Introduction: Assembling a Small Gaming Computer

It can be pricey paying for a computer to play games. A lot of gaming computers come pre-assembled through vendors. Often times it’s much cheaper to buy the parts and build it yourself. The hard part is knowing how to get started. These instructions will go over the basic assembly procedures most desktops will undergo. For more detailed instructions that can apply to your specific computer case, it would be best to also address your motherboard and computer case manual.

The components used in this particular build are:

1x PC Case (SilverStone RVZ01 Mini-ITX case)

1x Power Supply (SilverStone 600W Modular Power Supply)

1x Graphics Card (Nvidia Geforce GTX 970)

1x Motherboard (Gigabyte Z97 motherboard)

2x RAM sticks (HyperX Savage 16GB DDR3 (2x8GB))

1x Processor (Intel I7 4790K)

1x Fan (Noctua-L9i fan)

1x Storage (SSD or HardDrive) – (Samsung 850 Pro 512 GB)

Tools:

Screwdriver

Notice to user:

The specific components are the parts used in this build. Specific parts can be swapped out for different alternatives, so long as they are compatible with each other.

Step 1: Open the PC Case

Place the computer on a flat surface, lying horizontal. Using a screwdriver, loosen the screws at the back of the case. After removing the screws, the top portion of the case should slide right out.

Step 2: Insert Processor Into Motherboard

The processor needs to be inserted into the motherboard socket, and then is clamped down. The socket can identified by its square shape. For the processor insertion process, it’s best to refer to motherboard specific instructions in case the clamping feature is different.

Step 3: Align Fan Onto Motherboard

The fan will go directly on top of the motherboard. The highlighted blue section of the bottom of the CPU fan should contact the highlighted blue section on the processor. Then each red corner should have a slot to insert into the motherboard.

*Note: most processors come with the fan already attached making this step unnecessary

Step 4: Connect Fan With Motherboard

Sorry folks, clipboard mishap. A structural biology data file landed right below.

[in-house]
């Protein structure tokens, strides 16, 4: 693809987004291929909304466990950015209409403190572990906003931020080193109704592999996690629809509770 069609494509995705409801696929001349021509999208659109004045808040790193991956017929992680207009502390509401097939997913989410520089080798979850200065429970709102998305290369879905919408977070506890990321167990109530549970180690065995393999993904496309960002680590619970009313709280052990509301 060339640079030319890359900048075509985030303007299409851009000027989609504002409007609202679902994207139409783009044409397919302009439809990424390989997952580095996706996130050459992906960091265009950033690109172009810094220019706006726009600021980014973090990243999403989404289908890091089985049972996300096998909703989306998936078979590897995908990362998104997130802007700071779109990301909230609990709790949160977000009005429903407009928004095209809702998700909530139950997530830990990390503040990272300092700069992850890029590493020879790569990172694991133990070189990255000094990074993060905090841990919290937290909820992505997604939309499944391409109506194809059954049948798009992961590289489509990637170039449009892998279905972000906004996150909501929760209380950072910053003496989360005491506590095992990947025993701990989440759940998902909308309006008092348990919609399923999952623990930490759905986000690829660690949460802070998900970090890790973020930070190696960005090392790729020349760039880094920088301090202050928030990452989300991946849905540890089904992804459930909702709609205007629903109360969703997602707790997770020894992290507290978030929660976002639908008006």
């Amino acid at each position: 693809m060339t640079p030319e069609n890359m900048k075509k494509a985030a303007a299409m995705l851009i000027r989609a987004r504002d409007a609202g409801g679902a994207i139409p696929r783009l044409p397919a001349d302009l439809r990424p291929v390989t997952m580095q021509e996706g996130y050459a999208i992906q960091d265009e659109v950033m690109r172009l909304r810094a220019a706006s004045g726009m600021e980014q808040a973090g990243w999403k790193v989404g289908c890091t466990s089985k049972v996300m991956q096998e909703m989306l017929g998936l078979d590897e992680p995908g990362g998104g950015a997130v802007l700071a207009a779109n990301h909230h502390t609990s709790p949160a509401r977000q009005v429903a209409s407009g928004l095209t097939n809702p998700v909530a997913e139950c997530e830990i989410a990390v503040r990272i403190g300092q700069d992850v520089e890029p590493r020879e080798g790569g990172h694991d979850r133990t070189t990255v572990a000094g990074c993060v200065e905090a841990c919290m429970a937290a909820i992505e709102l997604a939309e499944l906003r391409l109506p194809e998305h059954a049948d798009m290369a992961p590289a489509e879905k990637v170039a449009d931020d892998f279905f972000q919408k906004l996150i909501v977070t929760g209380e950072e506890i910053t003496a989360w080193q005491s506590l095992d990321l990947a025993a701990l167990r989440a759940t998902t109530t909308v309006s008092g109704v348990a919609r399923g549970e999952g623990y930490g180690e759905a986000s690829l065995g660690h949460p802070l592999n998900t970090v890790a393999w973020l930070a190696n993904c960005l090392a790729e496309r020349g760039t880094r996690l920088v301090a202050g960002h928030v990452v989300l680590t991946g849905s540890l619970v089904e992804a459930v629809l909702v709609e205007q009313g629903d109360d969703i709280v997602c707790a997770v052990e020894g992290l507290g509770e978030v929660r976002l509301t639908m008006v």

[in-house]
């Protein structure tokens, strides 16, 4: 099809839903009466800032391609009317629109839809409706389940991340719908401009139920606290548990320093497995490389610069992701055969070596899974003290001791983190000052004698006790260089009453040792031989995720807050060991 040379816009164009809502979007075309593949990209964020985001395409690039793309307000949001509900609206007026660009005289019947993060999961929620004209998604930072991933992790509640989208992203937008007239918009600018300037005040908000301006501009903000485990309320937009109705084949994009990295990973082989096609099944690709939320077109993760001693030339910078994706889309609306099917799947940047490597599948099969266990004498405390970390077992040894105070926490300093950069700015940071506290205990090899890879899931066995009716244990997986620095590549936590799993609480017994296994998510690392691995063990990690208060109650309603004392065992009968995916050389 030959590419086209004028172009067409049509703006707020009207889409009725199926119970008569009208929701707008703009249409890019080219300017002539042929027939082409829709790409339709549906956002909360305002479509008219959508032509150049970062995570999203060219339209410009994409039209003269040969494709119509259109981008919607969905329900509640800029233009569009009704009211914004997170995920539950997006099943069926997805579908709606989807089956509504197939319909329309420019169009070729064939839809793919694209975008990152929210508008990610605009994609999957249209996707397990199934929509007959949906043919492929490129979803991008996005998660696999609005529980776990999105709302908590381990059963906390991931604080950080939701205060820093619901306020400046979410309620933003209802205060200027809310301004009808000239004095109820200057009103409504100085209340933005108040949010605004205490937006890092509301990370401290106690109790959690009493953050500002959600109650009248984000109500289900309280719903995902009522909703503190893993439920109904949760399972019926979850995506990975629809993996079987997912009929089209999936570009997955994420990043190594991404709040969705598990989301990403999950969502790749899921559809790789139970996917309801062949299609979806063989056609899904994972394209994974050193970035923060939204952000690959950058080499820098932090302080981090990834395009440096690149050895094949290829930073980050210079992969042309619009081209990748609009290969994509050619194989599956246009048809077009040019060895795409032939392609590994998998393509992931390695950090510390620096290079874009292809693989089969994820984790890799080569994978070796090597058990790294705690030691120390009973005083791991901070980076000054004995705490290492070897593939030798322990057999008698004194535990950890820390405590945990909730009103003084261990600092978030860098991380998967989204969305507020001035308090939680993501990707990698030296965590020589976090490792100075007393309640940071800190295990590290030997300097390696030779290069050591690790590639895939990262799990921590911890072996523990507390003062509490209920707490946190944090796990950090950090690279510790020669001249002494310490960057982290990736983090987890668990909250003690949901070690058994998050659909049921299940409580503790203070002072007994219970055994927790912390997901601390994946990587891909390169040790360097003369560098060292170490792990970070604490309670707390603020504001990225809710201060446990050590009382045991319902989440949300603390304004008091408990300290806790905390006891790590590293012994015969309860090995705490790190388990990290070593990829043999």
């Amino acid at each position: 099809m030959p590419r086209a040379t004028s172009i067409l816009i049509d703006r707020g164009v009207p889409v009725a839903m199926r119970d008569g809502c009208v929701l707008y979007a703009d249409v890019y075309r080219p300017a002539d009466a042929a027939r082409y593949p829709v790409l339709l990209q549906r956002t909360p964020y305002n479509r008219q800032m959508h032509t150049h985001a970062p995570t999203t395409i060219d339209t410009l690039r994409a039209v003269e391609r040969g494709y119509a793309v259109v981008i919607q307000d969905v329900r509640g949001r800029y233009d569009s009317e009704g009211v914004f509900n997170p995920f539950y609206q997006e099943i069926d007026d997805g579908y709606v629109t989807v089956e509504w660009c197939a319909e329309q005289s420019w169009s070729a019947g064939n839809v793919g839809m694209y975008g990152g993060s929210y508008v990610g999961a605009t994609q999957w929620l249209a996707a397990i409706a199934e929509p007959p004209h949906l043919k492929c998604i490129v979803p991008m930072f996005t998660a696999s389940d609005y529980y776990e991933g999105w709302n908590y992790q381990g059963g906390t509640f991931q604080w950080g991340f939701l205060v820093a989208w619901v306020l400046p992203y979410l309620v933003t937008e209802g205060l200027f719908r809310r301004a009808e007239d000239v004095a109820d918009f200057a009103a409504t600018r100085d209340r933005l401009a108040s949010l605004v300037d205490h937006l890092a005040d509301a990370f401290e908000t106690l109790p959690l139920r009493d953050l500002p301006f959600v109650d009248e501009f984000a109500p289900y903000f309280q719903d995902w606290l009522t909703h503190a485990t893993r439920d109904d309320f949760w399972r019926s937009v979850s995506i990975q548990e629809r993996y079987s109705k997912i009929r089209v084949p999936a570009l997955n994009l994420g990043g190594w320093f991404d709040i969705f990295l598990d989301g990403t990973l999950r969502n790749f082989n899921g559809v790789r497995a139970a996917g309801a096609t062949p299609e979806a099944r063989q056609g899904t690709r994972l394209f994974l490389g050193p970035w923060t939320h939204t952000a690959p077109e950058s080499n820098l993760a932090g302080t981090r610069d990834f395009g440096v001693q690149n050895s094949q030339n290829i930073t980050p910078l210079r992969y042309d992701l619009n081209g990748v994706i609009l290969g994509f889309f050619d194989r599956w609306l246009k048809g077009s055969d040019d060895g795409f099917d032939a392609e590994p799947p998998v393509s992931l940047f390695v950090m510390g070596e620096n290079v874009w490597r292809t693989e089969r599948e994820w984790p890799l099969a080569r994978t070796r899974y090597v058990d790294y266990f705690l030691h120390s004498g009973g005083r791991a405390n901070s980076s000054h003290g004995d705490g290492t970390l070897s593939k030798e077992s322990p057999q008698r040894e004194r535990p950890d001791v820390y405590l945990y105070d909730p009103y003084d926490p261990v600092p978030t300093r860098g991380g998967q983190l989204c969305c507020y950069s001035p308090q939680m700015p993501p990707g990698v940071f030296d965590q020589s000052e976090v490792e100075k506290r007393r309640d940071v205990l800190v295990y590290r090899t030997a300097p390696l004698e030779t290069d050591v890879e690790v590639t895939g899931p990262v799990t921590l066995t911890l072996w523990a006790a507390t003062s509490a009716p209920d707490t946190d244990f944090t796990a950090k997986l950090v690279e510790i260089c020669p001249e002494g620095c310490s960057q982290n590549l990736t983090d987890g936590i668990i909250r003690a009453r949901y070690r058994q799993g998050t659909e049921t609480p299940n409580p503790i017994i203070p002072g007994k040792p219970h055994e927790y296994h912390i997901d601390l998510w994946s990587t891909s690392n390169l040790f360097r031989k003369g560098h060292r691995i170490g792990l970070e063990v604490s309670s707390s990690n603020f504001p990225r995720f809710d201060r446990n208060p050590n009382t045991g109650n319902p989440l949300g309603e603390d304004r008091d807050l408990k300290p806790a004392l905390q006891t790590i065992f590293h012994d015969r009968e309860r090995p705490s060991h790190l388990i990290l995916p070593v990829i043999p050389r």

With the fan aligned, underneath the motherboard will be slots for the fan to be connected by screws. Some fans come with easier to use pins. For specific application instruction, refer to your processor and motherboard manual.

Step 5: Insert Motherboard Into PC Case

Next the motherboard is screwed into the case. For this installation, it connects to the case with four screws in the corner. When installing with screws, it’s best to do so in a crisscross pattern as shown.

Step 6:

Each power supply comes with appropriate cables that fit into a certain socket. For this power supply there is a 24 pin, an 8 pin, an 8 blue pin, and a 6 pin socket. For more specifics, make sure to follow your power supply manual.

Step 7: Connect Power Supply With Case

Some PC cases have an internal connection for the power supply like this build does. Ensure the case is connected to the power supply.

Step 8: Insert Power Supply to Case

Now it’s time to screw the power supply into the case. Normally these screws are located at the four corners of the power supply.

Step 9: Insert RAM Into Motherboard

Next install the RAM into the motherboard. The sockets for the RAM are long and narrow. There is a slit that orientates the ram in a specific way as well, so it can only be inserted in one direction.

Step 10: Connect CPU Fan to Motherboard

Connect the CPU fan onto the CPU fan socket in the motherboard. The socket in this motherboard happened to be colored white, and has a text that is labeled, “CPU Fan.” For a more specific location, refer to your motherboard manual.

Step 11: Connect Front PC Front Panel Lighting Indicators

PC cases that come with panel lightning have wires that connect to the motherboard. The location on the motherboard is indicated with multi colored pins, and is indicated with “Panel.” There is a specific way to connect these wires which requires your motherboard manual.

Step 12: Connect Front USB 3.0 to Motherboard